“It wasn’t called the bubble. It was called the secure zone for people who don’t know,” he said. “We were at a nice hotel, a beautiful hotel in Las Colinas and there is a golf course there and I happened to have a room, a villa, on the 18th green, which is pretty crazy because it’s a secure zone but my room I would say is no more than 20 yards from the green it’s still open to the public. So it’s a bubble except golfers are hitting golf balls next to my window and then crossing the secure zone tape line. People are yelling at them and the golfers are yelling back saying, ‘No, I’m going to get my ball.’ It wasn’t as secure as one might think because like I said there was still a golf course open to the public 20 yards away from us every single day.

“We weren’t allowed to play golf according to the rules and the tiers, but I saw a lot of golf clubs in the hotel. I know for facts that people staying in the hotel were playing golf that weren’t baseball players. It was media. It was on-field talents. Umpires. They were still allowed to play golf, but we weren’t because apparently the coronavirus knows baseball players should get it more than PR and hotel staff and umpires. It’s a smart virus.”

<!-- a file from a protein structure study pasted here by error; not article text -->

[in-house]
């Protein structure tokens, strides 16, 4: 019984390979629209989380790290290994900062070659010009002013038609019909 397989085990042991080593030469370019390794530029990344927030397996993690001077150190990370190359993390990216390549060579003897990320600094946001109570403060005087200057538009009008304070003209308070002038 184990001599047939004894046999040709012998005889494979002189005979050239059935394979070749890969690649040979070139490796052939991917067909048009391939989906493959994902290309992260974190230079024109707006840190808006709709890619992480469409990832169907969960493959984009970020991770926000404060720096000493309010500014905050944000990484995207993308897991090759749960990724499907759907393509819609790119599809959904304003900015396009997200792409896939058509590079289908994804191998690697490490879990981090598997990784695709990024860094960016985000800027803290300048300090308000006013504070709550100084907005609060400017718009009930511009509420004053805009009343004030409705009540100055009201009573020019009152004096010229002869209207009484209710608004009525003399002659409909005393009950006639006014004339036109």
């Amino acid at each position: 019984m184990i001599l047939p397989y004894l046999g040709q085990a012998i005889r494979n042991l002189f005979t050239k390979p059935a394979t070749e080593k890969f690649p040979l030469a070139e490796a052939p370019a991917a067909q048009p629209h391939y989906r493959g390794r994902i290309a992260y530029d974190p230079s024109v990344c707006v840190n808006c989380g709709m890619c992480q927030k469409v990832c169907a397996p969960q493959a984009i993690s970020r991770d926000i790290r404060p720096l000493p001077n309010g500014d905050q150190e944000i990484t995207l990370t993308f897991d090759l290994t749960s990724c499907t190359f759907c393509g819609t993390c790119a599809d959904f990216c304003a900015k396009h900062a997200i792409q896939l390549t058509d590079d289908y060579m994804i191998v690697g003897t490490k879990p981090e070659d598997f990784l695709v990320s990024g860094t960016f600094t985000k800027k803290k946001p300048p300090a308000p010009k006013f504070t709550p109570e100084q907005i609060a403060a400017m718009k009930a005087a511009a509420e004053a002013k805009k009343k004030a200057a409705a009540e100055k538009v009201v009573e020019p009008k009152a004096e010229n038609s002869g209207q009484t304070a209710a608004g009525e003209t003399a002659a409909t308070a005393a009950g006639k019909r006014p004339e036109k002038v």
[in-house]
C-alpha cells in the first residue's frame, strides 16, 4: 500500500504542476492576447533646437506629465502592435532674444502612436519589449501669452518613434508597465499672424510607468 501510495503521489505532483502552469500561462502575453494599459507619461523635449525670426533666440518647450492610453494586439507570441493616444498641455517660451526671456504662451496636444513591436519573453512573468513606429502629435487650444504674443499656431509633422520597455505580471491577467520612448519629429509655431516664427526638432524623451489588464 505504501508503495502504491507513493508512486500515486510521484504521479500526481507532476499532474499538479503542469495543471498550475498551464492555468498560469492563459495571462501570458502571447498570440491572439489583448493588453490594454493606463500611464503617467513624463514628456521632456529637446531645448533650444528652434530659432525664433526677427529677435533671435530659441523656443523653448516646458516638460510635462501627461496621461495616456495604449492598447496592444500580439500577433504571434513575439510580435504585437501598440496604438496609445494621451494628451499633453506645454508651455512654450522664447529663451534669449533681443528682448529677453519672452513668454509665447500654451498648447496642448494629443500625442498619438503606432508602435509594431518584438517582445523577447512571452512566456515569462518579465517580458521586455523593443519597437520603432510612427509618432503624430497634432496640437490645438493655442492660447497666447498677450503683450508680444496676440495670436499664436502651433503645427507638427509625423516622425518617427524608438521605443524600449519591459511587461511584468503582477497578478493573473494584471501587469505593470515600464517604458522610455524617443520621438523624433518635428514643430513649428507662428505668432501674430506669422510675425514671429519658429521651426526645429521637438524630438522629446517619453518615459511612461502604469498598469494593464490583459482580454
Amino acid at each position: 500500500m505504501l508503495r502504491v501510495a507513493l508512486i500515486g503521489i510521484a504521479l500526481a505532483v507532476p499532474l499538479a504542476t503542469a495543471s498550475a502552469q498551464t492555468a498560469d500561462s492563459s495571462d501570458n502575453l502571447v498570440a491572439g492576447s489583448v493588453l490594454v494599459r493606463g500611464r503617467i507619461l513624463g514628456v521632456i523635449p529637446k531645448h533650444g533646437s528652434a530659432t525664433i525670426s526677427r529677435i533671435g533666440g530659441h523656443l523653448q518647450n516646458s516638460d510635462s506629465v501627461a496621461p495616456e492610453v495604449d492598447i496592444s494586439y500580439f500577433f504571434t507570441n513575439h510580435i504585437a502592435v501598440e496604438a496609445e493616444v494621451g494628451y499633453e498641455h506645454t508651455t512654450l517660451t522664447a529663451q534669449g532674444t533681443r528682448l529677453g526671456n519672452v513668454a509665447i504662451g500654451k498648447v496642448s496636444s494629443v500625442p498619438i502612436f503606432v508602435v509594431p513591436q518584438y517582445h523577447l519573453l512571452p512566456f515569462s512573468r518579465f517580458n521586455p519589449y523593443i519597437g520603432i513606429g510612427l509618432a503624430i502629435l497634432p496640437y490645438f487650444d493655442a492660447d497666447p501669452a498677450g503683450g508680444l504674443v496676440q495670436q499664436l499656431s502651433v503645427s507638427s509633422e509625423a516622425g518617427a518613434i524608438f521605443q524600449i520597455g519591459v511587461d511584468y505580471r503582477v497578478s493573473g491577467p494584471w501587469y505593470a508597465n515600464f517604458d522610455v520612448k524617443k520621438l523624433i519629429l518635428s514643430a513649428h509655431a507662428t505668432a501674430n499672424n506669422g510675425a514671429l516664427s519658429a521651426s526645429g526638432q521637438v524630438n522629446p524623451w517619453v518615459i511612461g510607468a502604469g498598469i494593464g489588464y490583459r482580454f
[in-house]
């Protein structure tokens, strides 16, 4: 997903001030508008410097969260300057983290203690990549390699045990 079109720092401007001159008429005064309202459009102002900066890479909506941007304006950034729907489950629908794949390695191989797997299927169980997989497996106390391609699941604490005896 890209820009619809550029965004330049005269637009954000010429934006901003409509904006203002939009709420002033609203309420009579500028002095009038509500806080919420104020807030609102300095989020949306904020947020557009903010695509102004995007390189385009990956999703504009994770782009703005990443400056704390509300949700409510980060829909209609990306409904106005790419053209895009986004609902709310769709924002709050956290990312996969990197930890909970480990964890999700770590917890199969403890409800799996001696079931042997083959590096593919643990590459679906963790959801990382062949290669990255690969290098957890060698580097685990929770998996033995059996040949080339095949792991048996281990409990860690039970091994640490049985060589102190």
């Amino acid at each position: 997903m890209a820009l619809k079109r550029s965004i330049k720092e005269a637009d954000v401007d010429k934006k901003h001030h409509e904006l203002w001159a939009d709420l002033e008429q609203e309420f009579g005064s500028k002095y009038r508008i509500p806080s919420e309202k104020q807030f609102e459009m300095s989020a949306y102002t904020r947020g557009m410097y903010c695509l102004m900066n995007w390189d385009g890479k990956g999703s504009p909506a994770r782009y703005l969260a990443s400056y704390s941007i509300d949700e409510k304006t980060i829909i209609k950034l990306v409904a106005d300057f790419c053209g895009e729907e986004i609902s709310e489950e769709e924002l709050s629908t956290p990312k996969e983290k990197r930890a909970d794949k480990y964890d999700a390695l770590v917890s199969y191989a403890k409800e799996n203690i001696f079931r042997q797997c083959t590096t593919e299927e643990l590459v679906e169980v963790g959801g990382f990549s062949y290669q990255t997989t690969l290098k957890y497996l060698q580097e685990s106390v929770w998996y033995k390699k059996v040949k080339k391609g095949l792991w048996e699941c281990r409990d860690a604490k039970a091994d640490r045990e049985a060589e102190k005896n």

While NHL players were in an air-tight environment in which anybody coming in had to complete a positive test, the MLB players were in a semi-bubble, in which the world around them mostly operated as normal and they were just supposed to wait inside.

It worked fairly well, but, as I said above, MLB dodged a bullet with Turner’s positive test. Had the Rays won that game, MLB would have had a PR nightmare on their hands.

So, what now?

The NHL has a target set for kicking off the 2021 season on Jan. 1 which gives them two months to plan how that season is going to work.

An obvious play for the league is operating with a shortened season and going back to expanded playoffs. It’s very unlikely games will be able to be played in front of live crowds in 2021 so the league can offset its losses by shortened its season, and, in turn, prorating salaries.